Tanto Tulip Festival continues its run near Kinosaki Onsen

Tanto Tulip Festival continues its run near Kinosaki Onsen

One Million Tulips

When people think about Japan’s flowers, sakura (cherry blossoms) or maybe even ajisai (hydrangeas) may come to mind. Despite this, Tanto, a countryside area near Kinosaki Onsen, hosts a unique festival every year with a display of approximately one million planted tulips.

Tanto Tulip Festival continues its run near Kinosaki Onsen
Tanto Tulip Festival continues its run near Kinosaki Onsen

The festival first started in 1992, when Tanto had a population of only 6,000 people. The town took inspiration from the outdoor education of Yoshio Toui, a famous Tanto-born educator in Japan, and organized a festival that could offer this kind of learning experience to adults and children alike. Only locals attended the festival’s first year, but, due to the event’s and town’s subsequent growth, now people come to see the flowers from all over Japan — and even the world!

The town orders tulips from the Netherlands, which take about a month to arrive by ship. Dutch manufacturers often crossbreed to create new types of tulips, so there are new breeds present every year! Of the 1,000+ breeds of tulips seen throughout Japan, about 300 varieties can be seen at the Tanto Tulip Festival. The tulips are planted at the end of October, where they grow particularly well in temperate climates before sprouting at the beginning of April. Tulip flower buds are not harmed by snow, sleet, or overnight low temperatures, as they are accustomed to climates like in their native land of the Netherlands, which is famous for its tulips. The Netherlands’ Keukenhof Tulip Gardens inspired the layout for this local Japanese festival. The Tanto Tulip Festival, organized and held by the Tanto Tulip Festival Action Committee, begins sometime in mid-April.

Tanto Tulip Festival near Kinosaki Onsen
Tanto Tulip Festival near Kinosaki Onsen

Every year, visitors can look forward to a section of tulips forming a popular image. This image is made with 100,000 tulips and carefully chosen by the Tanto Tulip Festival Action Committee about a year in advance, matching the image with an important or significant aspect of that given year. In past years, there has been a kounotori (Toyooka’s symbolic Oriental White Stork), a daruma (a Japanese traditional doll), and even famous anime characters like Hello Kitty and Astro Boy. This year, as we are still fighting the COVID-19 pandemic, the committee decided to design a field depicting Amabie, a legendary Japanese mermaid with a beak-like mouth and three tailfins allegedly prophesies an epidemic and instructs people to make copies of its likeness to defend against illness. This creature has become popular only recently to support combating the novel coronavirus. Despite the visitor count being small this year due to the pandemic, the tulips bloom just the same.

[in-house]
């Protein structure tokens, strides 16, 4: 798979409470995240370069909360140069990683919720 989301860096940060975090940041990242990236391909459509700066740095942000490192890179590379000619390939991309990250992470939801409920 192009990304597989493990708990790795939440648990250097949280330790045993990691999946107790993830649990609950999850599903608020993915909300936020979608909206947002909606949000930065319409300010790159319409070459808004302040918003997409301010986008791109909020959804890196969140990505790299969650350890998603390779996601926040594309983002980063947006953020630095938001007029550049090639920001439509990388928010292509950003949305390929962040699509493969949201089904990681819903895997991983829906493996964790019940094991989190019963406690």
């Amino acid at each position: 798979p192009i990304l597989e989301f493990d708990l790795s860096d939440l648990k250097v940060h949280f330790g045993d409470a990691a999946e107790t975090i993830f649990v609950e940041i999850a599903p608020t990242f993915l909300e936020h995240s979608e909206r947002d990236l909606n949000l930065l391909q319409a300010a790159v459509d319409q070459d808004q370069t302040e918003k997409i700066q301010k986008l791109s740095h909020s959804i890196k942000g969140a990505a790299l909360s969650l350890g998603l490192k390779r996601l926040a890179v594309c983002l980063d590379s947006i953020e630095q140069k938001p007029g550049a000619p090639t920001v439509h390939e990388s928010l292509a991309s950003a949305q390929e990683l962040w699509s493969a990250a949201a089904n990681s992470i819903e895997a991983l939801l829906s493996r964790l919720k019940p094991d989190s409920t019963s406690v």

The work that goes into designing these fields is nothing short of spectacular. A committee member named Watanabe first creates the designs on a computer using image editing software such as GIMP. When making the images, Watanabe must consider how the design will be warped when looked at from an angle instead of directly overhead. This is because there is a platform on which visitors can stand to look at the field.

It takes about 10 years to breed a new type of tulip, but the hybrids result in fascinating shapes with interesting names. Some tulips in this year’s festival include Drumline, Ice Cream, and even Disneyland Paris! After the festival is over, the farmlands offer an activity for people to dig up tulips and take them home so that they do not go to waste.

The festival is home to many interesting crossbreeds, including one called Ice Cream.
The festival is home to many interesting crossbreeds, including one called Ice Cream.

Tanto hosts this festival to raise awareness of nature. While at the festival, visitors can see the tulips and the nearby forest, mountains, and fields. As expressed by Kazunori Shimokura, the head of the committee, “we live in a digital age where people think that their smartphones can offer an answer to any inquiry, but truly feeling something from the heart and being physically present in nature is something priceless that you can only obtain by going to events like this.”

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